Carbon neutrality: Products, processes and partnerships for the planet
From the introduction of eco-responsible specialty fibers to investment in production sites designed to become carbon neutral, we have passed a number of important milestones in 2021 that move us closer to creating a net-zero business by 2050 at the latest.
When we set a reduction target of 50 percent by 2030, and communicated our vision to be carbon neutral by 2050, we knew that achieving it would take unwavering commitment and sustained action within each of our core strategic areas.
per ton of product by 2030
Since making our commitment, new initiatives have emerged and early milestones have been reached. With these initial successes, we celebrate the ways our disciplined efforts have been rewarded with proven outcomes that are contributing to the necessary change to the textile, fashion and nonwoven industries.
Closing the production loop for eco-responsible fibers
We made a strategic commitment to reduce our carbon emissions per ton of product by 50 percent by 2030. In September, while celebrating the one-year launch of our carbon-zero TENCEL™ fibers, we announced its expansion to REFIBRA™ technology. This process involves upcycling cotton scraps into pulp, a percentage of which is then combined with virgin dissolving wood pulp to produce high quality TENCEL™ lyocell fibers. This is a huge step towards our 2030 target.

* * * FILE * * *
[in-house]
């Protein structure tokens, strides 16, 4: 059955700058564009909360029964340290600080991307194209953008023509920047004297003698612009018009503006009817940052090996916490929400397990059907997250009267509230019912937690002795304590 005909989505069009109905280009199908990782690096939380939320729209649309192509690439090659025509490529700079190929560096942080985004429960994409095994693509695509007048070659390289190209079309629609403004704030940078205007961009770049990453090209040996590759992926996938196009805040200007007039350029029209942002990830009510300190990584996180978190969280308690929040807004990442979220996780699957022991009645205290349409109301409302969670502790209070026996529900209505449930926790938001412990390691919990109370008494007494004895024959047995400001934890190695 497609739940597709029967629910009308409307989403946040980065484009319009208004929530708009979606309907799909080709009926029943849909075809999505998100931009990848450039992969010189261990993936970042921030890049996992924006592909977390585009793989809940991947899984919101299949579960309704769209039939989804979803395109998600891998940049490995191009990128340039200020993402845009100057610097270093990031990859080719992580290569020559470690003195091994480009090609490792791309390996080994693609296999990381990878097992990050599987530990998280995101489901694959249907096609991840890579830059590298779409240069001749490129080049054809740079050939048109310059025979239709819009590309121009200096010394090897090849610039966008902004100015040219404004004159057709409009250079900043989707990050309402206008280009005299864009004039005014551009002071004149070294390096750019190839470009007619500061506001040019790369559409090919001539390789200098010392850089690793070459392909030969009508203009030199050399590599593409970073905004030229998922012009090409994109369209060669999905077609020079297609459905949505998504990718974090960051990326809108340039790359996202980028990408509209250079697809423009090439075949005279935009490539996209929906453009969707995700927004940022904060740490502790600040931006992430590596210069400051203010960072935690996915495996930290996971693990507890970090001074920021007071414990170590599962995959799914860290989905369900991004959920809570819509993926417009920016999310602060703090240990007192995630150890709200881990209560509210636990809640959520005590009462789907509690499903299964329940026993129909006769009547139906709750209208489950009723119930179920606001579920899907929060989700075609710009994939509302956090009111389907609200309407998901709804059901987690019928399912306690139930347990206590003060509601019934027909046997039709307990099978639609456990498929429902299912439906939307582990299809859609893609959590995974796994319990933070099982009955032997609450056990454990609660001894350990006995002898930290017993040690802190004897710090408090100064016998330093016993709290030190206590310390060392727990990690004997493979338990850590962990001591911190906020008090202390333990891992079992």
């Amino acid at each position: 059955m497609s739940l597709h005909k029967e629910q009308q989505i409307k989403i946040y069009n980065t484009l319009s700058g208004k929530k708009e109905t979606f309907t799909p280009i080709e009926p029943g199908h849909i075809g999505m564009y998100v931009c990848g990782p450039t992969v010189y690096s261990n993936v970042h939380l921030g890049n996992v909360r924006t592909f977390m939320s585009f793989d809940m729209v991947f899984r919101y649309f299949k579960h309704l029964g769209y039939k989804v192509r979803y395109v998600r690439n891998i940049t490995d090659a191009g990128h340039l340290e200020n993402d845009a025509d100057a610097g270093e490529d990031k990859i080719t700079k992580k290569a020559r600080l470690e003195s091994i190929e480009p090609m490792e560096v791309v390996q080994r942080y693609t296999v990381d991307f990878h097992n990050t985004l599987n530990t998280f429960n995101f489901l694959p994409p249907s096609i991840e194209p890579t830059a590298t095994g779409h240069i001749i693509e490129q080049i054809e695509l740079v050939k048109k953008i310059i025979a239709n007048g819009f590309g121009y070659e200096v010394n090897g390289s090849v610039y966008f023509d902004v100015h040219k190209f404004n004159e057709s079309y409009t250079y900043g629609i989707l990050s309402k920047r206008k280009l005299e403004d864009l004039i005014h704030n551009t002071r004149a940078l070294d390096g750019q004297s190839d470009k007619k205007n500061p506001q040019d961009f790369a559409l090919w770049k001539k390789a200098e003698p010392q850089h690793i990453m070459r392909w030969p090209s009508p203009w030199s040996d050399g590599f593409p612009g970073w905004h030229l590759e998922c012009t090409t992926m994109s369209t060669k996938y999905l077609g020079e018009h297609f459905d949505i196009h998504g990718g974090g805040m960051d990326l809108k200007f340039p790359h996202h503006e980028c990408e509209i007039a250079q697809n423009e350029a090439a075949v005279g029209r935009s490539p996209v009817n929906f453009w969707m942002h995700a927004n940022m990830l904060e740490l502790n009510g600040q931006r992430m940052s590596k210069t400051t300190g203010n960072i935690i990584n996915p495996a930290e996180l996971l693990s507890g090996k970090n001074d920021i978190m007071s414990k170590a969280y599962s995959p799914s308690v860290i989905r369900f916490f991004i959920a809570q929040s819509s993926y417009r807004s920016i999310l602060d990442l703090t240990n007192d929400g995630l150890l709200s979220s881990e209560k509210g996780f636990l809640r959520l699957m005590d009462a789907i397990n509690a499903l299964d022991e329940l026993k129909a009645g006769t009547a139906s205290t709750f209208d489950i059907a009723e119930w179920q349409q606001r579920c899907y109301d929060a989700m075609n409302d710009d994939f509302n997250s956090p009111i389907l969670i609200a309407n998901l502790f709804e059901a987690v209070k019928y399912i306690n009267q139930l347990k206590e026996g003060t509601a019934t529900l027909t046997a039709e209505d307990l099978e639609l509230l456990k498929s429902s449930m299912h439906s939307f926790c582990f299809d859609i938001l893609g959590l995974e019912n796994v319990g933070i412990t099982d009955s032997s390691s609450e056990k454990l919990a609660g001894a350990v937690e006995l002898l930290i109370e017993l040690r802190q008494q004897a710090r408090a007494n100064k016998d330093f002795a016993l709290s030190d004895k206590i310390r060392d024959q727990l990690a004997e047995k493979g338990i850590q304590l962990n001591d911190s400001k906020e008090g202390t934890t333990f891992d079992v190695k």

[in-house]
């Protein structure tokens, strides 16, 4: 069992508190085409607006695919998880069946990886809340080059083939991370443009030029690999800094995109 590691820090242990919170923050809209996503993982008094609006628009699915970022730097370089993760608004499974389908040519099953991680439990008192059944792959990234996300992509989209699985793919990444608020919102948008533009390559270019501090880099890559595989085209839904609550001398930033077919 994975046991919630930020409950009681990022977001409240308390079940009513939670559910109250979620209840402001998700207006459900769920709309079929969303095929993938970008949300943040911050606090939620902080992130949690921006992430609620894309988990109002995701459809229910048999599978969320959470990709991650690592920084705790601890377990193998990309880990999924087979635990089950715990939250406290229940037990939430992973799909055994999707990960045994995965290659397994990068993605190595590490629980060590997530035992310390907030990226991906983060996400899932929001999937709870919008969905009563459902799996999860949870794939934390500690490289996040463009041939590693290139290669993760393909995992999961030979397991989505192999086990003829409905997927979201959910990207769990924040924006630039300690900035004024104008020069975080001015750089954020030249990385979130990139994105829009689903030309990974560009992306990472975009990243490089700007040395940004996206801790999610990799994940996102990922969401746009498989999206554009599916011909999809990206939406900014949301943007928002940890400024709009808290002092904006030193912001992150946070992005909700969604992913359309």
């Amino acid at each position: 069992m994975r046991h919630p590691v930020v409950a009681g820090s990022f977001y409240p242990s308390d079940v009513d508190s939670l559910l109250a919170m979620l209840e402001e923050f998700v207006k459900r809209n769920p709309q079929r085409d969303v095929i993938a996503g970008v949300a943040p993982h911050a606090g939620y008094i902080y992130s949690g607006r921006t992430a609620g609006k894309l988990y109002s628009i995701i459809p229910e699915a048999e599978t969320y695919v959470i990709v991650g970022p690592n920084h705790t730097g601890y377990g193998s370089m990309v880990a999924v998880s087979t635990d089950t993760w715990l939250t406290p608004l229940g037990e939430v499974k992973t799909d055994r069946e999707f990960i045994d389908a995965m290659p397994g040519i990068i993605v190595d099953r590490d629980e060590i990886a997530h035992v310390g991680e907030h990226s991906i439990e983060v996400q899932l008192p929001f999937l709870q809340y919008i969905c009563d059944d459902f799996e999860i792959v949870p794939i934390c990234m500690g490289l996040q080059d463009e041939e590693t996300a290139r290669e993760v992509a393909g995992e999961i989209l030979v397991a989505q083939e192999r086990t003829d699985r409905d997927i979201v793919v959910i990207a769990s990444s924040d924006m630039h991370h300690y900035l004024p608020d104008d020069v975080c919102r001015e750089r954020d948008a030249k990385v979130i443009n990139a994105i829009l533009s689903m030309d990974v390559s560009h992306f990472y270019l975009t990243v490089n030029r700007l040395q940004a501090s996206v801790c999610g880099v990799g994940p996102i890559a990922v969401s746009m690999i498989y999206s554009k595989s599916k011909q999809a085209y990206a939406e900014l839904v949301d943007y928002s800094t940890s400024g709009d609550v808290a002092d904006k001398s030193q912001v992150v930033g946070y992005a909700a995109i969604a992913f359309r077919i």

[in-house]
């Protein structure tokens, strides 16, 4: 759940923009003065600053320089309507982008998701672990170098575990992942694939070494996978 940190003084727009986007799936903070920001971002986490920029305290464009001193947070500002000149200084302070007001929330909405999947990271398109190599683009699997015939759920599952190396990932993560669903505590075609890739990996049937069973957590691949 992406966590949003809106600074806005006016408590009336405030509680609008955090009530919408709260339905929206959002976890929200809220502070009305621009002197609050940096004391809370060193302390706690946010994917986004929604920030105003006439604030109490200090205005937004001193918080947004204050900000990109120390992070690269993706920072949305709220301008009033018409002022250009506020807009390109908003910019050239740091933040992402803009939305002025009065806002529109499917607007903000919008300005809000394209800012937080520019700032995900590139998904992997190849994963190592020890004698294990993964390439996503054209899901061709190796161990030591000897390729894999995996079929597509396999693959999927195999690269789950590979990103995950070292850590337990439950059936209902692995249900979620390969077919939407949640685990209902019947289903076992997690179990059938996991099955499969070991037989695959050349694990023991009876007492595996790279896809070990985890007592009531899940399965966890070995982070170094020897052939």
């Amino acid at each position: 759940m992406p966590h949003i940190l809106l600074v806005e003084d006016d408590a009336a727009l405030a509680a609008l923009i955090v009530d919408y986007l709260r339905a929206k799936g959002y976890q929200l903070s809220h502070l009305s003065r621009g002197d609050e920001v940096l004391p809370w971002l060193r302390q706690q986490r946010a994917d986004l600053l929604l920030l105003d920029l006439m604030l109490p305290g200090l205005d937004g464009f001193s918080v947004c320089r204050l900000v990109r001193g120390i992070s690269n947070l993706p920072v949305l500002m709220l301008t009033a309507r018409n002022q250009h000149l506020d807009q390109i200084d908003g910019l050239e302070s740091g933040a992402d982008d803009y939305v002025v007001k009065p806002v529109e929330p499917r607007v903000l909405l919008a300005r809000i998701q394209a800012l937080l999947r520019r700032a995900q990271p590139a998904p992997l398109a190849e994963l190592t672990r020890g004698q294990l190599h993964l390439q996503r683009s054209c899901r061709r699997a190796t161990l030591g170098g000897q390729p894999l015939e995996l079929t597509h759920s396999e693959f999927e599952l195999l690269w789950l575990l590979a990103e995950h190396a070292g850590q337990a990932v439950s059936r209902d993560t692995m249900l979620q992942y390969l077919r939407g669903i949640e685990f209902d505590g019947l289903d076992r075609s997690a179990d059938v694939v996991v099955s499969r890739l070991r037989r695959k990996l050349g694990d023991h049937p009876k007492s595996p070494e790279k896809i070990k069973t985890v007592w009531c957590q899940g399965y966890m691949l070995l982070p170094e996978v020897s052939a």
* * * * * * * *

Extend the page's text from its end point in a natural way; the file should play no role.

This was followed in June 2021 by the launch of the first CO2 neutral fibers on the global nonwovens market under the VEOCEL™ brand. Both, CO2 neutral VEOCEL™ fibers and carbon-zero TENCEL™ fibers, have been certified as CarbonNeutral® products in accordance with the CarbonNeutral Protocol – the leading global framework for carbon neutrality.
Further to this, the Scripps Institution of Oceanography at the University of California confirmed that VEOCEL™ lyocell fibers, along with other cellulosic wood-based fibers, are fully biodegradable and can decompose in sea water within 30 days.
Investing in carbon neutral production sites
investment in CO2 neutral production sites
We continue to increase energy efficiency at our existing locations and seek opportunities to use renewable sources or sources with lower carbon emissions. Planning began in 2021 on a ground-mounted photovoltaic plant at the Lenzing (Austria) site. It is the largest of its kind in Upper Austria. In addition to this, the world’s largest lyocell production facility in Prachinburi (Thailand) will harness 100 percent biogenic energy when production starts in early 2022. Construction work has progressed well, as has development of our pulp mill in Brazil. This is set to produce 500,000 tons of dissolving wood pulp annually and generate an excess of green energy that will feed Brazil’s national grid.
We continue to invest in the improved energy efficiency of our production process at all Lenzing sites.
Our award winning Web Technology transforms botanic wood pulp into nonwoven fabric.
The pioneering technology creates nonwoven fabric with 100 percent continuous lyocell filament.